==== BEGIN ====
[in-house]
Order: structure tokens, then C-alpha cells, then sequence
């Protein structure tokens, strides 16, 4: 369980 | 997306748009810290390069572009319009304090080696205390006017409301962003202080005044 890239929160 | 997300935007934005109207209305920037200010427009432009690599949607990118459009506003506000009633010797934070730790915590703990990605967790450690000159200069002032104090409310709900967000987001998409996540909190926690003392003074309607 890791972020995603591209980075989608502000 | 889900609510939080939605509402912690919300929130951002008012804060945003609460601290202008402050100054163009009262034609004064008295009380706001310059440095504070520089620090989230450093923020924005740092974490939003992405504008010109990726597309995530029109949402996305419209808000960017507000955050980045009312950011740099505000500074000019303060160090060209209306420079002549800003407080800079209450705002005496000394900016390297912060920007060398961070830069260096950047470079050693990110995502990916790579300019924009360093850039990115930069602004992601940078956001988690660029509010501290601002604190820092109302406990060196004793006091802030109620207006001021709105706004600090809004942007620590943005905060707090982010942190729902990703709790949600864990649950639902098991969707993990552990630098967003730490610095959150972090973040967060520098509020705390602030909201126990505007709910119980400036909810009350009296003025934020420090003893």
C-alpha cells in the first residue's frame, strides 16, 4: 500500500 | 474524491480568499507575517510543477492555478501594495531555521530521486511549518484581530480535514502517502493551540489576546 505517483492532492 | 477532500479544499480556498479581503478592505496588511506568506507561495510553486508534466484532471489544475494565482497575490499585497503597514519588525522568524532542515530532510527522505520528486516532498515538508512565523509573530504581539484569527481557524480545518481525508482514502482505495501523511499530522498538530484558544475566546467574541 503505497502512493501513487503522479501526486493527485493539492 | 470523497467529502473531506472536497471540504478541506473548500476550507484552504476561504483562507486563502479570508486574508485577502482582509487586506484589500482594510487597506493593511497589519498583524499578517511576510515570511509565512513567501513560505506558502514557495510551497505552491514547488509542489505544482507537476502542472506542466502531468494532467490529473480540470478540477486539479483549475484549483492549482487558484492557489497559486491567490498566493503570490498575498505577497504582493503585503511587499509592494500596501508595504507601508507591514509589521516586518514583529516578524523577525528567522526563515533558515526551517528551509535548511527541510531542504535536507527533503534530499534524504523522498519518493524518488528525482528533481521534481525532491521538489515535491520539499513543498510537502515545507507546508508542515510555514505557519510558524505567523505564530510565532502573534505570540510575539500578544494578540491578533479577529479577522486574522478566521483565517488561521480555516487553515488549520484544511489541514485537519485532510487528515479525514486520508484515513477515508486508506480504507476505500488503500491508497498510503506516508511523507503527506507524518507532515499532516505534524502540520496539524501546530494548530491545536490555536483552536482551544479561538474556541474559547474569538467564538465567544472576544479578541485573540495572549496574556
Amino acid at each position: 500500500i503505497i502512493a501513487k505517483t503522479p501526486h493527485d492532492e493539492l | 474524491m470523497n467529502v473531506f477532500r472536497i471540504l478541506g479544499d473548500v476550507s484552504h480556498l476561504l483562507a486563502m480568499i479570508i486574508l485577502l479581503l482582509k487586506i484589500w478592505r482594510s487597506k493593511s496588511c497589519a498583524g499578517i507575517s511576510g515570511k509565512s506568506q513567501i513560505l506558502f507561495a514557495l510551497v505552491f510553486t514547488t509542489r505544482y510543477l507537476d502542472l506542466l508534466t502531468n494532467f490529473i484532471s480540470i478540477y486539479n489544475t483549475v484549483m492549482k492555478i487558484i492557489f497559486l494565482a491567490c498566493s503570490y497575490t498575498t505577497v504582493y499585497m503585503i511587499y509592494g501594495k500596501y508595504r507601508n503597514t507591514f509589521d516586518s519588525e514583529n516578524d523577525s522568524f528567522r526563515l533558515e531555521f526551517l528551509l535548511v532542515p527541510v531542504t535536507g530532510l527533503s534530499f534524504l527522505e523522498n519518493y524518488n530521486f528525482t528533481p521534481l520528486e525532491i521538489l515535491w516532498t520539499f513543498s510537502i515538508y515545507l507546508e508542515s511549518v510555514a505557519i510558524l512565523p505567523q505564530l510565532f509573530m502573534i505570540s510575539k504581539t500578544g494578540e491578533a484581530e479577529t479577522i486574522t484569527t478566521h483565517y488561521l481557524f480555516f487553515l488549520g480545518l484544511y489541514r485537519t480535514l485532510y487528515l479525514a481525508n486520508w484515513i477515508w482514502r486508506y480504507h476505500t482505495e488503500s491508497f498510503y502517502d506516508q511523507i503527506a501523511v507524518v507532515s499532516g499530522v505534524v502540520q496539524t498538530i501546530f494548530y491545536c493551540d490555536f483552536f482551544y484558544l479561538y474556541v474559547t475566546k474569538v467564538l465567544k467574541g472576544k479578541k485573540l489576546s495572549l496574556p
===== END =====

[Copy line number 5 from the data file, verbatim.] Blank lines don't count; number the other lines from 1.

Amino acid at each position: 500500500i503505497i502512493a501513487k505517483t503522479p501526486h493527485d492532492e493539492l | 474524491m470523497n467529502v473531506f477532500r472536497i471540504l478541506g479544499d473548500v476550507s484552504h480556498l476561504l483562507a486563502m480568499i479570508i486574508l485577502l479581503l482582509k487586506i484589500w478592505r482594510s487597506k493593511s496588511c497589519a498583524g499578517i507575517s511576510g515570511k509565512s506568506q513567501i513560505l506558502f507561495a514557495l510551497v505552491f510553486t514547488t509542489r505544482y510543477l507537476d502542472l506542466l508534466t502531468n494532467f490529473i484532471s480540470i478540477y486539479n489544475t483549475v484549483m492549482k492555478i487558484i492557489f497559486l494565482a491567490c498566493s503570490y497575490t498575498t505577497v504582493y499585497m503585503i511587499y509592494g501594495k500596501y508595504r507601508n503597514t507591514f509589521d516586518s519588525e514583529n516578524d523577525s522568524f528567522r526563515l533558515e531555521f526551517l528551509l535548511v532542515p527541510v531542504t535536507g530532510l527533503s534530499f534524504l527522505e523522498n519518493y524518488n530521486f528525482t528533481p521534481l520528486e525532491i521538489l515535491w516532498t520539499f513543498s510537502i515538508y515545507l507546508e508542515s511549518v510555514a505557519i510558524l512565523p505567523q505564530l510565532f509573530m502573534i505570540s510575539k504581539t500578544g494578540e491578533a484581530e479577529t479577522i486574522t484569527t478566521h483565517y488561521l481557524f480555516f487553515l488549520g480545518l484544511y489541514r485537519t480535514l485532510y487528515l479525514a481525508n486520508w484515513i477515508w482514502r486508506y480504507h476505500t482505495e488503500s491508497f498510503y502517502d506516508q511523507i503527506a501523511v507524518v507532515s499532516g499530522v505534524v502540520q496539524t498538530i501546530f494548530y491545536c493551540d490555536f483552536f482551544y484558544l479561538y474556541v474559547t475566546k474569538v467564538l465567544k467574541g472576544k479578541k485573540l489576546s495572549l496574556p